First Widespread Rainfall Since January 2008
Dumps Over 3 Inches in Some Areas

Measured and estimated rainfall totals, April 27 and 28, Lower RGV (click to enlarge)
Cameron County Gets Lion's Share; 5 Inches near Border

A late season cold front, plowing into a warm and humid air mass residing across Deep South Texas and the Lower Rio Grande Valley, produced numerous late afternoon and evening thunderstorms across many locations. The heaviest rains, which fell during the late afternoon and early evening of April 27th 2008, were concentrated over the Southeast portion of the Lower Rio Grande Valley, particularly in Cameron County. Event totals ranged from less than a half inch in portions of the western Lower Rio Grande Valley, to nearly 4 inches in portions of Brownsville, and 5 inches at the Sabal Palm Audubon Center, just south of town. The NWS Dopper radar image from 542 PM CDT April 27th shows a snapshot of the heavy rains (in box) across Brownsville.

Global Forecast System (GFS) point forecast sounding, 1 AM CDT April 28th, Brownsville, TX (click to enlarge)

The Recipe for Rain
In order for copious, and widespread, rain to fall in Deep South Texas, several ingredients must come together. As we have seen repeatedly this winter and spring, a cold front at the surface is not usually enough to create a soaking rain. On April 27th, the front was merely the trigger to begin what eventually was a prolonged period of widespread rains, which continued through most of the overnight of the 27th and into the early morning of the 28th. Other factors included a moist atmospheric column (Figure 1, above), which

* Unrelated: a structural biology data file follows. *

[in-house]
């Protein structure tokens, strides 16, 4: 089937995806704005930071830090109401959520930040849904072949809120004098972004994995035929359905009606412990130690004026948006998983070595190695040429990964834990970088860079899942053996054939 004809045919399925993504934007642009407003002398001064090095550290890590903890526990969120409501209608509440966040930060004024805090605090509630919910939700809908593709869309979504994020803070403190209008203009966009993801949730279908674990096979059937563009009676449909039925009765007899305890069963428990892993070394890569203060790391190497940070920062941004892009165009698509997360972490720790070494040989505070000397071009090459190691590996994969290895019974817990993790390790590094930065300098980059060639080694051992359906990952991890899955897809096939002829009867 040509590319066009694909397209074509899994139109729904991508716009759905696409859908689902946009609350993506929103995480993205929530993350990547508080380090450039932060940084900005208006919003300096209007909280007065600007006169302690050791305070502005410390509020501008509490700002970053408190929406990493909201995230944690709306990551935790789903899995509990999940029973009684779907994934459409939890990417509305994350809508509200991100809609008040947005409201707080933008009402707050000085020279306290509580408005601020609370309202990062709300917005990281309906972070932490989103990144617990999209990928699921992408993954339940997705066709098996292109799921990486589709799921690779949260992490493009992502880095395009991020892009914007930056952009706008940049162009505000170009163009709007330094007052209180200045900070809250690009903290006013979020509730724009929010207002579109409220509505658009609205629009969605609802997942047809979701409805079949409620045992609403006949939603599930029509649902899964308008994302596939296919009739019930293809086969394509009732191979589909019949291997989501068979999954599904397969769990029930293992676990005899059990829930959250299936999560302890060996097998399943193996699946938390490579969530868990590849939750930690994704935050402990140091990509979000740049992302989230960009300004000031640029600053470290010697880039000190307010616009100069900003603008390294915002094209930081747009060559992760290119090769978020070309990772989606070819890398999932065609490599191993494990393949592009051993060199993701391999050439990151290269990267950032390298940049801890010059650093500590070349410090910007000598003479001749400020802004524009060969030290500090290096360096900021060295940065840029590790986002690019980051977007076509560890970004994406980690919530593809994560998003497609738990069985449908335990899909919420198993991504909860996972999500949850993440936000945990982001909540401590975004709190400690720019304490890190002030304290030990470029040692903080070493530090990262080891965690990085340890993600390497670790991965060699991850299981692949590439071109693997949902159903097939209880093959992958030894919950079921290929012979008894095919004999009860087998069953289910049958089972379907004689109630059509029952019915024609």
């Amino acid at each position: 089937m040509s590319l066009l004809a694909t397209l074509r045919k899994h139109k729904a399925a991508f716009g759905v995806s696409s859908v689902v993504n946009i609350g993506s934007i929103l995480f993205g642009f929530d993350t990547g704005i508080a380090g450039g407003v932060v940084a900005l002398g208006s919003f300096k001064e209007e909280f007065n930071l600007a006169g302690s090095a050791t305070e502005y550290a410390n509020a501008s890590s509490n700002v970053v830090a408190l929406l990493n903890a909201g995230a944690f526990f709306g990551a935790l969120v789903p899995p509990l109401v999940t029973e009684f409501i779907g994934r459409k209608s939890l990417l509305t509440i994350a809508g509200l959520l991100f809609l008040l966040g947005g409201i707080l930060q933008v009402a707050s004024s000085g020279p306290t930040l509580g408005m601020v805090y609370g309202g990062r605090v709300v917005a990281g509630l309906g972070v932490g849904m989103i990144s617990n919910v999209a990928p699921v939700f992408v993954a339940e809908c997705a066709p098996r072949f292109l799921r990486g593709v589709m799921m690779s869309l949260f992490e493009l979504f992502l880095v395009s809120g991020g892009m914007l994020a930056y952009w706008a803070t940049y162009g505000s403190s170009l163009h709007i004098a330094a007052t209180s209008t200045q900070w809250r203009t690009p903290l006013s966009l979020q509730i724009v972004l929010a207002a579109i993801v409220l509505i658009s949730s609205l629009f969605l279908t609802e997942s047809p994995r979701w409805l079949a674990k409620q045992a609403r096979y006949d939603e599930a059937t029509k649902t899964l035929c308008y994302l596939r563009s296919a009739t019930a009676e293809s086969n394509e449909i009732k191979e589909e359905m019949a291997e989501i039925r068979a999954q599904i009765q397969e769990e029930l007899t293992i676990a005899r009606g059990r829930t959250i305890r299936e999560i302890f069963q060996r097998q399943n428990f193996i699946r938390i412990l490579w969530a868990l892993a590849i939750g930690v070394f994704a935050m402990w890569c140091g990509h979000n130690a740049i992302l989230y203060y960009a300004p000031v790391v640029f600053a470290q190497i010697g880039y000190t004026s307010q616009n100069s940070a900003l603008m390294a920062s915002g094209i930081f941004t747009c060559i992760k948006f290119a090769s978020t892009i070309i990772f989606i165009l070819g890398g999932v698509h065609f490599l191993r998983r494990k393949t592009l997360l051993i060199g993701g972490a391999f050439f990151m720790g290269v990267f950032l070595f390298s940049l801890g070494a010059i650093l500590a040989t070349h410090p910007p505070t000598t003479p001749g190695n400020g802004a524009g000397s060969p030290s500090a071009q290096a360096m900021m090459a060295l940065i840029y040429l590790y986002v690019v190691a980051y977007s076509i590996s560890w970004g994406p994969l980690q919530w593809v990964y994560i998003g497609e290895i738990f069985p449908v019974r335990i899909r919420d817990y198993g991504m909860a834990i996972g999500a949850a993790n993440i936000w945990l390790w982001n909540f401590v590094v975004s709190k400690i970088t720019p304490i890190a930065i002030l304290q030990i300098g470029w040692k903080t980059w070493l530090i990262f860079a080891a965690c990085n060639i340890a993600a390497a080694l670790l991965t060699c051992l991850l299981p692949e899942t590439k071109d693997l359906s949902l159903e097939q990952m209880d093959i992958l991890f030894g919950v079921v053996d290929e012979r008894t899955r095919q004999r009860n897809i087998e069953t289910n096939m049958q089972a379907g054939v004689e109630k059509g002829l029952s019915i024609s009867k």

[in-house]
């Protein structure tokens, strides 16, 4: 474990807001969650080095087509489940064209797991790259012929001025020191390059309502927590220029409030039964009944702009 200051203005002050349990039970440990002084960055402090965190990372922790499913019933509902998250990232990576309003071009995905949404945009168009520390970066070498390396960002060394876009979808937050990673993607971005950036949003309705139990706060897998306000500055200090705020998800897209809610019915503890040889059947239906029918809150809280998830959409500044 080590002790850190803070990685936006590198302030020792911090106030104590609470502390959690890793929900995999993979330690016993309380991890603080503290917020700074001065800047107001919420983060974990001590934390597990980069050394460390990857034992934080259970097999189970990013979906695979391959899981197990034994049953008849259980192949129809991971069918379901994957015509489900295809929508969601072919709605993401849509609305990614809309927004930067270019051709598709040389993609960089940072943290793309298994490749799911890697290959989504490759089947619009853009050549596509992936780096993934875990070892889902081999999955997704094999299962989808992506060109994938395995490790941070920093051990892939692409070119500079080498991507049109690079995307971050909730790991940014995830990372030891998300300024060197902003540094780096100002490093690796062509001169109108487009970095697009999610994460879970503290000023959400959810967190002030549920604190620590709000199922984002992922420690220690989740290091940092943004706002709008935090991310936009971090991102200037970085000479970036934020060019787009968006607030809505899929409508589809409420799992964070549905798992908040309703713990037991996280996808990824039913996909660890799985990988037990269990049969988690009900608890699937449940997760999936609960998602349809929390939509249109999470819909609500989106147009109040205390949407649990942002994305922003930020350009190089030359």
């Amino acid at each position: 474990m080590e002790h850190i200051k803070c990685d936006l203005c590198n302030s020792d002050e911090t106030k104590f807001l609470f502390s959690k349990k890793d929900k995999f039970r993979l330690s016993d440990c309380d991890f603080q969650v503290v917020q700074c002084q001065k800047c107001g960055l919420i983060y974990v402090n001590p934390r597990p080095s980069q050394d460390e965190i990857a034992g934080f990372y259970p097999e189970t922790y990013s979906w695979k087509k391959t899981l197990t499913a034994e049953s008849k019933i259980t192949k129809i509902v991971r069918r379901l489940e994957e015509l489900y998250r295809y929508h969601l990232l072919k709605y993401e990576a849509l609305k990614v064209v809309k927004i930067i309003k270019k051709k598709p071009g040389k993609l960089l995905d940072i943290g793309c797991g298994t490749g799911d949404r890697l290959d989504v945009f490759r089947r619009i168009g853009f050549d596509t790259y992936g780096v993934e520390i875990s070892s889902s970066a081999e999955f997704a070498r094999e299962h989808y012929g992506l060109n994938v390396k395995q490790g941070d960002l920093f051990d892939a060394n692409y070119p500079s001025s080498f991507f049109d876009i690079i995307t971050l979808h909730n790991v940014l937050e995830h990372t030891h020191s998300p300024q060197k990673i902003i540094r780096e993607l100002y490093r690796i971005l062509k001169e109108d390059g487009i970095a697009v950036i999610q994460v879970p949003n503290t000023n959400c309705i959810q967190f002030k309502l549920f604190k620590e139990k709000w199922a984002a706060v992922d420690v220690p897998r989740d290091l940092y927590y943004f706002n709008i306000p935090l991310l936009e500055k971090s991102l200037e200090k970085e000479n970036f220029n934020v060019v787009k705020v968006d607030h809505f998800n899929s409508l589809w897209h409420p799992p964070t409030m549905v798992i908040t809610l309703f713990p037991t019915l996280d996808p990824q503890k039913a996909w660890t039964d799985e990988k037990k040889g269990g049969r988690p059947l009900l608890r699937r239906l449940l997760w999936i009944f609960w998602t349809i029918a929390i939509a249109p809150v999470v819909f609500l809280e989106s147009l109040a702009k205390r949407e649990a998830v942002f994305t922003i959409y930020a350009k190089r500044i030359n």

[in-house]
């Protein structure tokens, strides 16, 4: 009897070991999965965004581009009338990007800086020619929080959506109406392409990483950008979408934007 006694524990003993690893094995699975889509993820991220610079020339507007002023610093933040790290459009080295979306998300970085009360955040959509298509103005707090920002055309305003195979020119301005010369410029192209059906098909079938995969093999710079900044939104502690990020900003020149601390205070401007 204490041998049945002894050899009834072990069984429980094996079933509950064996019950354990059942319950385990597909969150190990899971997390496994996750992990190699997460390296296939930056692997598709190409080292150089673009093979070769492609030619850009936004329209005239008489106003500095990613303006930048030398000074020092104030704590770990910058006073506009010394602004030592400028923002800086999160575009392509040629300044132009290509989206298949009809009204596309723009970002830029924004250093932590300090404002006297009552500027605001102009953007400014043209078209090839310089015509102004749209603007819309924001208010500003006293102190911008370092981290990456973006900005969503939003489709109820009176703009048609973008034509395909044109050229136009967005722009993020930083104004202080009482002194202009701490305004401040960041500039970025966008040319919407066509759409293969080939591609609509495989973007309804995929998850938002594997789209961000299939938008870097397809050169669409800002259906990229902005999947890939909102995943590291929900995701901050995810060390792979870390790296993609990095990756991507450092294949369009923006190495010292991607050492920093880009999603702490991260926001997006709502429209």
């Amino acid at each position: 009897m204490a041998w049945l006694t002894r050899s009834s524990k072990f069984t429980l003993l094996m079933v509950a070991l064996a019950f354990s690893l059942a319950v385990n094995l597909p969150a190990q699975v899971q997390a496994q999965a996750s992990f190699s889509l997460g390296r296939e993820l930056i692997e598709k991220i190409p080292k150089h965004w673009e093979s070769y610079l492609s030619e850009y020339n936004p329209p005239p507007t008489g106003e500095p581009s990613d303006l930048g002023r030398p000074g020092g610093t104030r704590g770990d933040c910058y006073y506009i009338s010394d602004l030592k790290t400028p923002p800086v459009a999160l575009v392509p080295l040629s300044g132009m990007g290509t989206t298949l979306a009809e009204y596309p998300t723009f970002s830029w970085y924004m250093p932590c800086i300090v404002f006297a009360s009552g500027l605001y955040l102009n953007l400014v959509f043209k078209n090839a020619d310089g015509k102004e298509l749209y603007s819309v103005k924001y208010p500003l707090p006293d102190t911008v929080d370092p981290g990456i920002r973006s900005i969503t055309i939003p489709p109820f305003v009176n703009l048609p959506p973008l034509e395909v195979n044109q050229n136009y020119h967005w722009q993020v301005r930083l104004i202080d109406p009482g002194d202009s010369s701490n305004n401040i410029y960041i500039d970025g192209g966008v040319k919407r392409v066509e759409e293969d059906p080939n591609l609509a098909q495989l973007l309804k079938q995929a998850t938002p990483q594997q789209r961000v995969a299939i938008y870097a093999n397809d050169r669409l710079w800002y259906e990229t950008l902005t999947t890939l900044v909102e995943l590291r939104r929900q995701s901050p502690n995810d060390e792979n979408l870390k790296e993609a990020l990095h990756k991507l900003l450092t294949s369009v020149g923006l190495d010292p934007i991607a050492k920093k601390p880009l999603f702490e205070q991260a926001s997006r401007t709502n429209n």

was acted on by a rather vigorous upper level disturbance, or jet "streak", around 25 to 30 thousand feet above the surface. Often, active weather, including thunderstorms and rain bands, develop where the right rear quadrant of this high level jet streak (below, in box). This area, known as a divergence region, is normally countered by lower level (closer to the earth's surface) convergence, which leads to additional lifting of the warm and moist air.

250 millibar jet streak, as depicted by the GFS, across the Lower RGV at 1 AM CDT April 28th (click to enlarge)

In this case, the atmosphere worked as a well-oiled machine. A closer look at the atmospheric profile at left shows the gears in motion: Upper level divergence (top right) aids convergence in the lower levels, which, in this case, was enhanced by easterly flow of additional moisture between roughly 5 and 8 thousand feet (lower box). This convergence allowed the saturated air (denoted by temperature and dew point lines running together in the lower box) to lift rapidly through the middle layers of the atmosphere (middle box), eventually producing additional clouds and precipitation, all of which fell as a period of light to moderate rains, with up to an additional one half to one inch of accumulation, during the night as cooler air surged into the area.

Total rainfall from the afternoon of April 27th through daybreak on April 28th is shown in the table below.


CITY/TOWN
COUNTY
RAINFALL (INCHES)
Brownsville 6.4 SE*
Cameron
5.00
Brownsville 2 W*
Cameron
3.63
Rancho Viejo 1 E*
Cameron
3.52
Brownsville/Arpt
Cameron
3.18
Port Isabel/Bayview
Cameron
2.60
Rancho Viejo 3 SE*
Cameron
2.45
Brownsville 4.1 E*
Cameron
2.44
Los Fresnos*
Cameron
2.43
Brownsville 3.5 N*
Cameron
2.04
Brownsville 4 N*
Cameron
2.03
Harlingen
Cameron
1.91
Alamo 1 NE*
Hidalgo
1.65
Edinburg 3 NNW*
Hidalgo
1.63
Falfurrias
Brooks
1.60
Mercedes
Hidalgo
1.60
Edinburg
Hidalgo
1.43
McAllen/Coop
Hidalgo
1.35
Harlingen 2.6 ESE*
Cameron
1.35
San Manuel
Hidalgo
1.30
McAllen/Miller
Hidalgo
1.20
Raymondville
Willacy
1.17
San Benito*
Cameron
1.14
Lyford*
Willacy
1.10
La Joya 11 N*
Hidalgo
1.01
Rio Grande City
Starr
1.00
Armstrong
Kenedy
0.97
Palm Valley*
Cameron
0.81
McAllen 2.6 NE*
Hidalgo
0.80
Sarita 7 E
Kenedy
0.78
McAllen 2.6 NW*
Hidalgo
0.77
Santa Rosa
Cameron
0.47
Hebbronville
Jim Hogg
0.34
Falcon Dam
Zapata
0.28
*Observations from CoCoRaHS and other unofficial sites.
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